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Competing With Devices

“You give me 45 minutes of reading and I’ll allow you 30 minutes of PS4 time.”

“I’ll read for 30 minutes but i get an hour to play.”

“How about 30 minutes of reading for 45 minutes?”

“Fine! But you know, all my friends get to play for as long as they like!”

I clearly have absolutely no clue whatsoever about the Art of Negotiation, as my ten year old son has, once again, stricken the best deal for himself. I, on the other hand, have easily given in because 30 minutes of reading is better than nothing. 

These Wall Street style deals are a daily occurrence in our household. I’m perfectly aware that this may be perceived as bribery. What kind of parent has to resort to bribery in order to get their child to read? The desperate kind. The kind of parent who is utterly frustrated because they have a child with bags of potential. A child who has one year left before his 11+ exams and who has zero interest in getting his English up to scratch.

Tim (let’s just call him Tim because it’s short and sweet), has a very logical brain. He’s sharp, sporty and good with numbers. He hates art, music, drama and reading. Basically, anything creative. He does well in all his subjects but his refusal to read means that his English could do with a really good polish. He complains about every single book. It won’t take him more than a couple of pages before he decides that the book is “boring”. In fact, we are lucky if he gets through the first couple of pages because he literally judges the book by its cover. 

I’m told it’s a boy thing. Is it really though? I know so many boys who love to read. Perhaps the ‘boy thing’ is a term that desperate mothers like me came up with to make themselves feel better, like they are part of a community of other equally desperate mothers. Strength in numbers and all that.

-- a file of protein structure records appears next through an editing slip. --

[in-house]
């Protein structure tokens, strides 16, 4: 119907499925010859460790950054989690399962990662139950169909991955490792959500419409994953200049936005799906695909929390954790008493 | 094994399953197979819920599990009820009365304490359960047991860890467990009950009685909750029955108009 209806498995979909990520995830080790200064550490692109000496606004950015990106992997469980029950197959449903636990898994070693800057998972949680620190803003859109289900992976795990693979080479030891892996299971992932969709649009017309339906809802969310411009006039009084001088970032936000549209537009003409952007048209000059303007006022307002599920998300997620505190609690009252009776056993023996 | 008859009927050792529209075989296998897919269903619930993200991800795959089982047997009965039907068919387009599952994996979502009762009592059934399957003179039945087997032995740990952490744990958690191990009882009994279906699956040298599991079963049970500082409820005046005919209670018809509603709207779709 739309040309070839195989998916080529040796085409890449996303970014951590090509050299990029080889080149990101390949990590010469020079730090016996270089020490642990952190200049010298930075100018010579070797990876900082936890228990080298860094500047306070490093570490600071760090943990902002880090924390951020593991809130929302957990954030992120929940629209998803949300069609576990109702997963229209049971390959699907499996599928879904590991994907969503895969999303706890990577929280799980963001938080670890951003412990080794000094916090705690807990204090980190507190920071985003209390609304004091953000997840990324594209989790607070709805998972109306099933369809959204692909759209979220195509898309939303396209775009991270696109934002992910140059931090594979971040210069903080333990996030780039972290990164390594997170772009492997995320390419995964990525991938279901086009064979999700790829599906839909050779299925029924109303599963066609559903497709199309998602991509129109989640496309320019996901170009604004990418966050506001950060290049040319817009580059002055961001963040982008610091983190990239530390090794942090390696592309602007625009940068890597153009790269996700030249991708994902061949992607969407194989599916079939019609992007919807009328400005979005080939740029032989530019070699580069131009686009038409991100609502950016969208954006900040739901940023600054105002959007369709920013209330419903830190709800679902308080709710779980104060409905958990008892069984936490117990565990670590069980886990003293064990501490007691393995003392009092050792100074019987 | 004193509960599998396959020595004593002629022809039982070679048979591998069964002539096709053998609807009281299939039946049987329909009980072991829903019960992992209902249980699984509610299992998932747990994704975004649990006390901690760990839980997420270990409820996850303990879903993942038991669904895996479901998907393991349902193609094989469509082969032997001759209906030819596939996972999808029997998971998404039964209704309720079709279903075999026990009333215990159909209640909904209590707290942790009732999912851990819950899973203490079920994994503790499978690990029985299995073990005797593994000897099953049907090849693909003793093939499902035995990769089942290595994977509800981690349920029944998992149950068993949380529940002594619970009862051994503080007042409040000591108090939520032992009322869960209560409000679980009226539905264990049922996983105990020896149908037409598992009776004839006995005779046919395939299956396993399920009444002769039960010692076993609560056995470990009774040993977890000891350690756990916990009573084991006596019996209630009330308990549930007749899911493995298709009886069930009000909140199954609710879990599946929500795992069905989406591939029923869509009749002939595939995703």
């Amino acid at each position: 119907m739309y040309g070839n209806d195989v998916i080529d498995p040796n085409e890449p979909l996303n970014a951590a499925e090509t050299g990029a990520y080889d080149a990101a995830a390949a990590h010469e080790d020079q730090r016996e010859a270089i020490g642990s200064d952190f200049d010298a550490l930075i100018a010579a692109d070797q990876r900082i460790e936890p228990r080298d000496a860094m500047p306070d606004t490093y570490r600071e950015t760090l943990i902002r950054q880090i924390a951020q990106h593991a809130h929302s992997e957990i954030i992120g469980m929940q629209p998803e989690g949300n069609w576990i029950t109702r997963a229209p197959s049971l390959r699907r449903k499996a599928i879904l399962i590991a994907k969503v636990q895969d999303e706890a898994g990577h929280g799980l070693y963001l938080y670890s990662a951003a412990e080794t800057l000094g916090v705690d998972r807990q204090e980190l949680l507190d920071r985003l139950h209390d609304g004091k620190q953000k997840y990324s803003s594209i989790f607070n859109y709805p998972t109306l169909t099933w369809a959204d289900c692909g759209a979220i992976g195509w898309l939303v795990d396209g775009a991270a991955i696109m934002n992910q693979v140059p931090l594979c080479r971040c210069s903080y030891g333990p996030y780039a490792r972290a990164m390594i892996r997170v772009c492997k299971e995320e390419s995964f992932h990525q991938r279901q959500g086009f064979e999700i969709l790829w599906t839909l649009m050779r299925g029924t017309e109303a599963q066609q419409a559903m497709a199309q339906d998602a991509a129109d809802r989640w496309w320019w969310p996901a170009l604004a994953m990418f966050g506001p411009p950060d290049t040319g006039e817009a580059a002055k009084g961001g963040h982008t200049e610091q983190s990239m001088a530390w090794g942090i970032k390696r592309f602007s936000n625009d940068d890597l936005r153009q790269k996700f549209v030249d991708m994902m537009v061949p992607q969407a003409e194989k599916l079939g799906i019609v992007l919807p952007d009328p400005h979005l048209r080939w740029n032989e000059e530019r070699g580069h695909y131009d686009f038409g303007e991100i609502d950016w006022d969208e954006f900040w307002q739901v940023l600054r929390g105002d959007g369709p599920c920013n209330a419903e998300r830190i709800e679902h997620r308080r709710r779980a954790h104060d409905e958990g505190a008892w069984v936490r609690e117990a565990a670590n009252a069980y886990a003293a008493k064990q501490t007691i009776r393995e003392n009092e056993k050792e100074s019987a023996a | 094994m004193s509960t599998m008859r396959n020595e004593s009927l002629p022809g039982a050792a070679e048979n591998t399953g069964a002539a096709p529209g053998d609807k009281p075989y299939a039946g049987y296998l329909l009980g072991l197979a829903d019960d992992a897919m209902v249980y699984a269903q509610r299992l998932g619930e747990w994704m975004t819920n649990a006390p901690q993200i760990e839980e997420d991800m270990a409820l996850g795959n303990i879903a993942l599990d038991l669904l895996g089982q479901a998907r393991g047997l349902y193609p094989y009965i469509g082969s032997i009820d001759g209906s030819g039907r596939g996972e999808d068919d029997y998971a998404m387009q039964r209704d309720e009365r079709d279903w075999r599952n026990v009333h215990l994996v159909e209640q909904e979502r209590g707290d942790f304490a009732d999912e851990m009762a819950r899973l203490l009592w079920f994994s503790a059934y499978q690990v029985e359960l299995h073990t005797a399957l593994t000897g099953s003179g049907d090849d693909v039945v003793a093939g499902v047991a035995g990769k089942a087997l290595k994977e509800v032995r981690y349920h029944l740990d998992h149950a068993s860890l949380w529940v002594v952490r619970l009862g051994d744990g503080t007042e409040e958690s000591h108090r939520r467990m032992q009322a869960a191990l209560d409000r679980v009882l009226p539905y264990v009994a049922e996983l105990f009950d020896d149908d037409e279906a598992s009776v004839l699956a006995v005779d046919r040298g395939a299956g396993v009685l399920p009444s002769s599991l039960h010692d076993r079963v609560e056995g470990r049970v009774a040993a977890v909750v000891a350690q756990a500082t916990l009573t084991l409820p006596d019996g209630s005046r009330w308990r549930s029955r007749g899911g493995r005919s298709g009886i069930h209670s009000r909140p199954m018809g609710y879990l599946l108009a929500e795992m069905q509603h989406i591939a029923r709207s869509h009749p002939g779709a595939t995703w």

Tim’s sister is the opposite. She loves all things creative and always has a book in her hand. As a result, English has always been a breeze for her. She writes beautifully, with no intervention from me when she was younger. She just got on with it. She aced her exams and secured places at her top 2 senior schools.

Tim’s reluctance to read is reflected in his English comprehension and creative writing. He doesn’t read well between the lines, therefore unable to really understand those subtle nuances in the text. His punctuation is appalling. He is able to write an entire creative writing piece without a single comma in sight.

So here we are, a year before those dreaded exams. I admit, I am very concerned. I have no doubt Tim will blitz his maths but operation Gordon Gekko (hats off to Michael Douglas in Wall Street. I needed a cool name.) will have to start ASAP in order for him to reach his 11+ goals.

Step one of operation Gordon Gekko was to sign up to Exam Insider. Tim has completed his Initial Assessments and sent them to the Exam Insider Tutors. Low and behold, his English Assessment paper was a true eye opener. I am already aware of his weaknesses but to see them written down so clearly was a lightbulb moment for both Tim and I. Aaron’s detailed feedback gave me a clear plan of action. He gave me hope that we can work together to bring him to that level he needs to get into his top and (very) competitive choice senior school. I must note that I would also be happy with his second choice, but I will give him an inspirational school to work towards.

Tim has to take some ownership of his work at this stage. He now knows that he will have to put in the work to improve his English. He will find some time each week to work on his own, armed with his booklets and tutor videos. The beauty is that i don’t have to sit with him. It is designed for the child to work independently. No nagging mum sitting next to him, stressing him out.

On my part, I have decided to sit with Tim every night in bed and read together, discussing the story as we go along, paying particular attention to punctuation, vocabulary used and making sure he is understanding the nuances in the text. This could be a good mother-son bonding time whilst also being proactive. I’m hoping he will learn to love reading. I know that reading for pleasure, along with Aaron’s gentle nudge in the right direction, will ensure Tim’s 11+ success. Fingers crossed.

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